First Look: Dai Due
New eatery focuses on local
By Virginia B. Wood,
2:15PM, Wed. Aug. 20, 2014
After taking inspiration for his business model from an old Italian proverb, Dai Due Butcher Shop and Supper Club proprietor Jesse Griffiths stuck with the famous Texas adage about "dancing with the ones who brung you" when his new brick-and-mortar eatery opened this week.
As a thank you to supporters, initial reservations were made available to longtime customers first. Chef Jesse Griffiths built his distinctive locavore reputation by adhering to an old Italian proverb ( "Dai due regni di natura, piglia il cibo con misura" - From the two kingdoms of nature, choose food with care.") and it is reflected in every aspect of the new business. The Dai Due butcher shop opened to the public Tuesday morning and lucky newsletter readers quickly snapped up reservations for the supper club's first official dinner service made with carefully chosen local food.
The shop's display cases are stocked with head butcher Julia Poplawsky's excellent cuts of local meats plus charcuterie, prepared foods, canned items, and pantry staples occupy the front room. Down the hall is a dining room with perhaps 35 seats and a view of the open kitchen. A live fire for grilling, exposed brick walls, and fixtures of reclaimed oak and pecan wood evoke the same rustic, local aesthetic represented in the menu and the food. Once dinner is established, plans call for breakfast and lunch service where seasonal dishes that are popular with farmers' market shoppers will be prominently featured.
The challenge at Dai Due will be to come up with inviting meals and drinks based on all locally-raised or foraged ingredients on a daily basis. We've no doubt Griffiths' staff is equal to the task, what with an A-team local talent such as chef de cuisine Andrew MacArthur, chefs Morgan Angelone and Jason Dodge, and pastry chef Abby Love in the kitchen.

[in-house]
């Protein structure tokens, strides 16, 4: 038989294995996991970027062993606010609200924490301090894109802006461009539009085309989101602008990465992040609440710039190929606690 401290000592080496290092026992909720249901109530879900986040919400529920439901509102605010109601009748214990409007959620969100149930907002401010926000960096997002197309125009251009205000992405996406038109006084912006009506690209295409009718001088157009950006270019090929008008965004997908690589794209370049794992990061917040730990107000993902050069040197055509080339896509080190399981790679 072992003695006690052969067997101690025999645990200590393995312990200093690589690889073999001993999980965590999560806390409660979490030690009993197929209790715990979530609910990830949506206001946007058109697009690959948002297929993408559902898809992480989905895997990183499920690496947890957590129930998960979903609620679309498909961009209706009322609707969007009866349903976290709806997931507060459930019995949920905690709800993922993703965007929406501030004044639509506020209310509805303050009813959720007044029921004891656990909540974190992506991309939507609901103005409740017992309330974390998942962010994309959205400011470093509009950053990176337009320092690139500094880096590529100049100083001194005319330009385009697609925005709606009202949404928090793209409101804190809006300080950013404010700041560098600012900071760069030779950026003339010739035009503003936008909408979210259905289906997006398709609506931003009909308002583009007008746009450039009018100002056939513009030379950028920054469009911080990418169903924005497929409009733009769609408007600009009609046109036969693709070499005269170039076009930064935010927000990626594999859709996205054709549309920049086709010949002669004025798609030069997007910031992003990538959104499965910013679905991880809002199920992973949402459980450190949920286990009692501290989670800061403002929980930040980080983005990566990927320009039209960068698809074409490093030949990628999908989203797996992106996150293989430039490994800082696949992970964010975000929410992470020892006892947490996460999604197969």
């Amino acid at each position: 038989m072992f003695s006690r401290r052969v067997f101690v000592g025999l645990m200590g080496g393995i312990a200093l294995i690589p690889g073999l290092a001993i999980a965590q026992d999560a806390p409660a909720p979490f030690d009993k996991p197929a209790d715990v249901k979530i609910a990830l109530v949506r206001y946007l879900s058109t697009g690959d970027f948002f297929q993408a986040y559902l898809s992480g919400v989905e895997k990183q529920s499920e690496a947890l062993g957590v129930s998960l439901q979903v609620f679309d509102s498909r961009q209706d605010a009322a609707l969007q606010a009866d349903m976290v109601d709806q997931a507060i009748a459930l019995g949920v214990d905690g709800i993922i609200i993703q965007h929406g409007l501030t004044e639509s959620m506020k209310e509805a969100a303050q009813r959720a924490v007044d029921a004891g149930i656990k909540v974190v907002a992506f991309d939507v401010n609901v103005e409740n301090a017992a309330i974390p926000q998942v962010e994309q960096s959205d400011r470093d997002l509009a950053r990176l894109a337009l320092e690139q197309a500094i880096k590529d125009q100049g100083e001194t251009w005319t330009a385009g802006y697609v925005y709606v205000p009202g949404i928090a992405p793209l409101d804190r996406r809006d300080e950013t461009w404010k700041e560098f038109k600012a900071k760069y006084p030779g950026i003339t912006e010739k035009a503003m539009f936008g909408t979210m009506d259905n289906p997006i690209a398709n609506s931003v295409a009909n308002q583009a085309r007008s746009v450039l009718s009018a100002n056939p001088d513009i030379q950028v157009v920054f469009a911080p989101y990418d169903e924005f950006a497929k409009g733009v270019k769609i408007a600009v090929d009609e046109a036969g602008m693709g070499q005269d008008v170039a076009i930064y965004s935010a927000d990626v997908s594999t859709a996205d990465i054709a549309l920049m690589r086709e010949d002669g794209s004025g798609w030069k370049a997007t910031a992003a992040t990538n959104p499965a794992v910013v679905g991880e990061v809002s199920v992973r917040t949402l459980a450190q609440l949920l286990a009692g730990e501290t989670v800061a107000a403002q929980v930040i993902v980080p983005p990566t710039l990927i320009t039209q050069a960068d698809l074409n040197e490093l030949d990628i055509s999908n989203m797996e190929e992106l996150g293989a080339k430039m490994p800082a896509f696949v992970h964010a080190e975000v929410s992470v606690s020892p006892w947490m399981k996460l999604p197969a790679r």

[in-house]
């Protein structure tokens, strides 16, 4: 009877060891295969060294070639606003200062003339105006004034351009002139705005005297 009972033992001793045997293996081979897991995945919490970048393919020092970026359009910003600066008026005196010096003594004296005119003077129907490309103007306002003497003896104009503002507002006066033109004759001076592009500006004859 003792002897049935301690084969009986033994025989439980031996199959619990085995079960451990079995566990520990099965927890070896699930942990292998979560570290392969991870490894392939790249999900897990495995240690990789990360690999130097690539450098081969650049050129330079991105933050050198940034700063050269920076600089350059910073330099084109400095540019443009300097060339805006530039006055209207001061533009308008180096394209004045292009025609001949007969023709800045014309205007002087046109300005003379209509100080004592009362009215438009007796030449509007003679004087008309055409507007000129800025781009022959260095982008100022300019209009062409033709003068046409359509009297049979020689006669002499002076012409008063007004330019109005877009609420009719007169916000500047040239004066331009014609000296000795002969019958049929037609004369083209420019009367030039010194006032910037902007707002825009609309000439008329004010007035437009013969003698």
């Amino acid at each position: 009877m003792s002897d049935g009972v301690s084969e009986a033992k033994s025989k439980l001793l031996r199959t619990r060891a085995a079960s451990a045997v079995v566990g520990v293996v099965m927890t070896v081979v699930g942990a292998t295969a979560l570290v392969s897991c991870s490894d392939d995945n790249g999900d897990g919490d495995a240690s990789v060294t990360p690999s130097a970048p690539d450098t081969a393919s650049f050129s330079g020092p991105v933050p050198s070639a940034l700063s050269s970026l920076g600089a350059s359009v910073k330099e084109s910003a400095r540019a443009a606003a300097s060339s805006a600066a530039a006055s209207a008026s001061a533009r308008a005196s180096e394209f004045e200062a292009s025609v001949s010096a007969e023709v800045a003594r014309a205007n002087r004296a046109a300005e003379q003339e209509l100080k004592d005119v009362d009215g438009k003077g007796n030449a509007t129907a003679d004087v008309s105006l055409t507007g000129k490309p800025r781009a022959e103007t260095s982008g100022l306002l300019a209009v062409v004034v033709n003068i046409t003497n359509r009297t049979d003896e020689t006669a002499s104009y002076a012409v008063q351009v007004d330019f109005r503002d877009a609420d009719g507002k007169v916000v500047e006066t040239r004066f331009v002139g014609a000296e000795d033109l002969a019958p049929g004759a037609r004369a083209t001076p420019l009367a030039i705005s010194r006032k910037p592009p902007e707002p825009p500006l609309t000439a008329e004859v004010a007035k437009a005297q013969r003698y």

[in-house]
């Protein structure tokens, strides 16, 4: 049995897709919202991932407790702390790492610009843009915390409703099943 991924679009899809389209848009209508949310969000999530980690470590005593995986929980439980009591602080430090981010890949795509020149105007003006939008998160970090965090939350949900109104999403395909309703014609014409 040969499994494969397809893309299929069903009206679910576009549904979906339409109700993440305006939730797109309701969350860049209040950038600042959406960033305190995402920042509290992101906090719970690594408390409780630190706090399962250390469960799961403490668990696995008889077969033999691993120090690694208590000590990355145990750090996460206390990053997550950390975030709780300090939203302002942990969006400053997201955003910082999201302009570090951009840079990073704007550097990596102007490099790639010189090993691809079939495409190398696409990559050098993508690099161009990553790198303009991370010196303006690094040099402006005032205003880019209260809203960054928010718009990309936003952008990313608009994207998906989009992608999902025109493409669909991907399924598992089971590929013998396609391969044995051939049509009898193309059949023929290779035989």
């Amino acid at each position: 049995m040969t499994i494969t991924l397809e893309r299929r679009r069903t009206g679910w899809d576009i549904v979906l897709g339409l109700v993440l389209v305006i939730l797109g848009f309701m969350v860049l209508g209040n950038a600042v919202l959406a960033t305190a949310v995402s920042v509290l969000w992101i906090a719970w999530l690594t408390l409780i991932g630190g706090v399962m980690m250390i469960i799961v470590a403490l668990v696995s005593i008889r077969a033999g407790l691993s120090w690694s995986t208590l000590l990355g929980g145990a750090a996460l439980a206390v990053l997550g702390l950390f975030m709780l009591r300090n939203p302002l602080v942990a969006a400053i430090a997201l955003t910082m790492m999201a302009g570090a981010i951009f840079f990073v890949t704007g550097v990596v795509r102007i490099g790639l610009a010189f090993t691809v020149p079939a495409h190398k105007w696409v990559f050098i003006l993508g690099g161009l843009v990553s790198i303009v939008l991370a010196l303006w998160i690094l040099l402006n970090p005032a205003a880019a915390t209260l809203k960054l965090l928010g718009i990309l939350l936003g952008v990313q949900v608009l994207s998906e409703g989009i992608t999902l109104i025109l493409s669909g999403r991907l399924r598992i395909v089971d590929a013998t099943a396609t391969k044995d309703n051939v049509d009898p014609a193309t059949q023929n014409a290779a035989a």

The first night's menu featured a $38 fixed-price Supper Club option with a starter plate of creamer pea puree and herbed goat cheese with rye toast points, summer kimchi grilled eggplant salad, and pickled watermelon. The entree was made up of grilled beef skewers, a goat kefta, and confit of venison ribs with ratatouille, roasted potatoes, long beans, and summer greens with wild grape vinegar and olive oil. A beverage - either cafe de olla or an herbal tisane - rounded out this option, as well as choice of dessert from the list of six. I opted for the fixed price menu and the stand-outs were the tangy watermelon rind pickles, the earthy pea puree, the savory goat kefta, and an incredibly tender, flaky crust encasing the nectarine pie.
Diners were also offered an impressive list of à la carte items: beverages such as Black Yaupon iced tea, French press coffees, and wine or beer cocktails; starters like house cured Texas Arbequina olives with mackerel ($4)and Mesquite flour bread with roasted garlic, honey, and thyme-whipped lard ($4); and entree choices ranging from smoked pork chop with mashers, sauerkraut, apples and pears ($22) to a grilled sirloin tip with grilled lime, charred jalapenos, and cortido ($19).
Our beer writer, Anna Toon, found the steak very much to her liking and was especially impressed with the selection of state and local craft beers on draft, in cans, and in bomber bottles. Dai Due is the only Austin eatery with an all Texas wine list, augmented by one sparkler from New Mexico. The only thing missing from the list is the choice of a wine made from what many consider to be Texas' best grape varietal, viognier. As the list is likely to evolve with new seasonal food options, perhaps there's a viognier planned for the future.
Watching the evolution of Jesse Griffiths' Dai Due endeavor has been an object lesson in what eating local really means and I'm excited to observe the next phase of development. I suggest you check it out.
Dai Due Butcher Shop & Supper Club
2406 Manor Rd.; 512/524-0688
Butcher shop: Tue. - Sun., 10am-10pm
Supper club reservations: 5pm-close
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